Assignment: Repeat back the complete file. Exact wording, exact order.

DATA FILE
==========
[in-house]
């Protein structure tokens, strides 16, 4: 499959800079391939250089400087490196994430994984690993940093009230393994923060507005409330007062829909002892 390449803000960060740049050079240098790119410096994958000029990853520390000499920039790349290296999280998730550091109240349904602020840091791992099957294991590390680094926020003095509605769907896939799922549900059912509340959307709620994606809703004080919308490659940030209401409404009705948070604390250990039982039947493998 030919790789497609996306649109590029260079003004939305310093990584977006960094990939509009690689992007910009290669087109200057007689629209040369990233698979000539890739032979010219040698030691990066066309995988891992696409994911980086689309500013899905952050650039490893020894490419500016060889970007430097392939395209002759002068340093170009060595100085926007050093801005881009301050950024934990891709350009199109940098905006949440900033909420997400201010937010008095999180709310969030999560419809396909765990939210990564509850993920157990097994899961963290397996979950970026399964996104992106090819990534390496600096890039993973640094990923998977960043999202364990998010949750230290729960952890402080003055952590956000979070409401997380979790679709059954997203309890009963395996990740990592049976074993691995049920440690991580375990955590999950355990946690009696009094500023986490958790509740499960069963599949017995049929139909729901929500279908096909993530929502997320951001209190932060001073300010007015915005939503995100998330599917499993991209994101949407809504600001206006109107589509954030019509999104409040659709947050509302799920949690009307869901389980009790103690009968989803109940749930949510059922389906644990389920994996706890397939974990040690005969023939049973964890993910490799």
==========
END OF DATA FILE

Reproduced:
[in-house]
């Protein structure tokens, strides 16, 4: 499959800079391939250089400087490196994430994984690993940093009230393994923060507005409330007062829909002892 390449803000960060740049050079240098790119410096994958000029990853520390000499920039790349290296999280998730550091109240349904602020840091791992099957294991590390680094926020003095509605769907896939799922549900059912509340959307709620994606809703004080919308490659940030209401409404009705948070604390250990039982039947493998 030919790789497609996306649109590029260079003004939305310093990584977006960094990939509009690689992007910009290669087109200057007689629209040369990233698979000539890739032979010219040698030691990066066309995988891992696409994911980086689309500013899905952050650039490893020894490419500016060889970007430097392939395209002759002068340093170009060595100085926007050093801005881009301050950024934990891709350009199109940098905006949440900033909420997400201010937010008095999180709310969030999560419809396909765990939210990564509850993920157990097994899961963290397996979950970026399964996104992106090819990534390496600096890039993973640094990923998977960043999202364990998010949750230290729960952890402080003055952590956000979070409401997380979790679709059954997203309890009963395996990740990592049976074993691995049920440690991580375990955590999950355990946690009696009094500023986490958790509740499960069963599949017995049929139909729901929500279908096909993530929502997320951001209190932060001073300010007015915005939503995100998330599917499993991209994101949407809504600001206006109107589509954030019509999104409040659709947050509302799920949690009307869901389980009790103690009968989803109940749930949510059922389906644990389920994996706890397939974990040690005969023939049973964890993910490799």